New Look, And More Than Just the Same Great Taste

Introducing some fresh recurring features in Metro Pulse

Along with our redesign, we’ve launched some new recurring features:

Knox Triage—This new section dissects Knoxville with a quick, weekly assessment of what’s going on around town via short and snappy columns. Police Blotter tracks the metro area’s sordid underworld of odd legal mishaps; Meet Your City details the top public meetings of the week that you might want to attend; Count on It analyzes Knox life by the numbers; Knoxville Googled checks in to see how the outside world views us; Web Poll Results examines the findings from one of our recent online polls at Metropulse.com; and Street Talk introduces us to local characters. Plus, we’ll feature continuing photo series about Knoxville and its environs, which will change out every two or three months with new photographers; first up: local photographer Chad Pelton’s En Route series of curious signs. And we’ll also be featuring Elizabeth Bricquet’s incisive editorial cartoons about Knoxville issues.

Scene and Heard—Offering a segue between our newsy Citybeat section and our opinion columnists, this new department offers a bit of both with reported vignettes of interesting scenes. Not news stories in the traditional sense, these are slices of Knoxville life as recorded by our staff and other local writers. They are intended to give you a peek into places you might have missed and to let you hear from people you may not have met.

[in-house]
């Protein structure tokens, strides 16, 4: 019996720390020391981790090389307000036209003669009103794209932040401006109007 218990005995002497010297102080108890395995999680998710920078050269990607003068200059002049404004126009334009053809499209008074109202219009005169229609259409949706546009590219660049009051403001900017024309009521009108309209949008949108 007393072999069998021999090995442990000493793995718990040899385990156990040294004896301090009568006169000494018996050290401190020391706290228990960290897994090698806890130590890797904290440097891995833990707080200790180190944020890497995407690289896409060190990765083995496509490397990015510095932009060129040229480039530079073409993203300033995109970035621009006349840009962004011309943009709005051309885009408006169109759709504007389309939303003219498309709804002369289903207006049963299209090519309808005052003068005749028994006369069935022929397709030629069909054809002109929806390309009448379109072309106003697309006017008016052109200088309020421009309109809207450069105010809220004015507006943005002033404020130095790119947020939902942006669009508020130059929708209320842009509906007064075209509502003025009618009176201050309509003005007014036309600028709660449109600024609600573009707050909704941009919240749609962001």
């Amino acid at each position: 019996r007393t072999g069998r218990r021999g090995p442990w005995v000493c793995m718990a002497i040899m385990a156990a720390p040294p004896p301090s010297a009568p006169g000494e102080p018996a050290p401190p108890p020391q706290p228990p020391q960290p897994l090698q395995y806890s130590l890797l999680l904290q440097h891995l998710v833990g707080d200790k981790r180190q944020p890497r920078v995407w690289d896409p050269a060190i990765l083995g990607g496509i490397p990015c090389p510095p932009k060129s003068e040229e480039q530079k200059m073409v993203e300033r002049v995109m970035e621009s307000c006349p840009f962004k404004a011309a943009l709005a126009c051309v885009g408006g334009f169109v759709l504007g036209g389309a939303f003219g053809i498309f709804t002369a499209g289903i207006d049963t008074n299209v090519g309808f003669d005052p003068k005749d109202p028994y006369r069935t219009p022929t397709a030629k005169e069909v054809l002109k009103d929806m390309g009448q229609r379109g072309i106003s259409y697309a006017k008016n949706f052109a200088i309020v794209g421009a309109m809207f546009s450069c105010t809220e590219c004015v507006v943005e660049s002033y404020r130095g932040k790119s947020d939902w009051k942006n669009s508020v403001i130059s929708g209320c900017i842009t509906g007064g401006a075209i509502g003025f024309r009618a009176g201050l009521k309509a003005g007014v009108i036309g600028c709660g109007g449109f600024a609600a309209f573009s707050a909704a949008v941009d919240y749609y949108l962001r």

Comics—That’s right, we’re adding the radical new art form of comics to the magazine. Finally. For launch, we’ve assembled some nationally well known, self-syndicated strips like This Modern World by Tom Tomorrow and Perry Bible Fellowship by Nicholas Gurewitch. And we’re also featuring local artists, such as Jack Evans’ Weekly Cheese (yes, he really is in the seventh grade), Chris Echols’ Sharpish, and Travis Gray’s Mitos (sure, he’s also the art director—he really likes to multi-task). As we build this section up, we’ll be aiming to focus on local cartoonists, so send us your stuff for consideration. Also, in several weeks we’ll be printing an issue’s worth of ‘toons and asking readers vote on their favorites for inclusion.

© 2008 MetroPulse. All rights reserved. This material may not be published, broadcast, rewritten or redistributed.

Comments » 2

AliB writes:

I certainly understand the size reduction, but it is now evident that Scripps has definitely taken over. :) The paper looks more and more like the Sentinel every week....especially with the numerous auto ads. Is seems that The Pulse is losing its "zing," the local creativity that has always made it unique. Unfortunately, it's not so alternative anymore.

tgray writes:

The Sentinel Press prints our paper and since they converted their presses to print the smaller paper size, we took it as the perfect opportunity to redesign the paper.

I've read only a few comments like this, thankfully, but I feel I must point out that if you don't like the re-design, it's because you don't like what *I* designed. I assure you, there was no manual of Scripps design to refer to, and no conspiracy to homogenize a lucrative alt-weekly into the weekly version of the news-sentinel. In fact, surprisingly, the *only* feedback I got from the higher ups after showing them the new design was "we trust you, do what you need to do."
And my background prior to starting this job in October is far from corporate, in case that's called into question.

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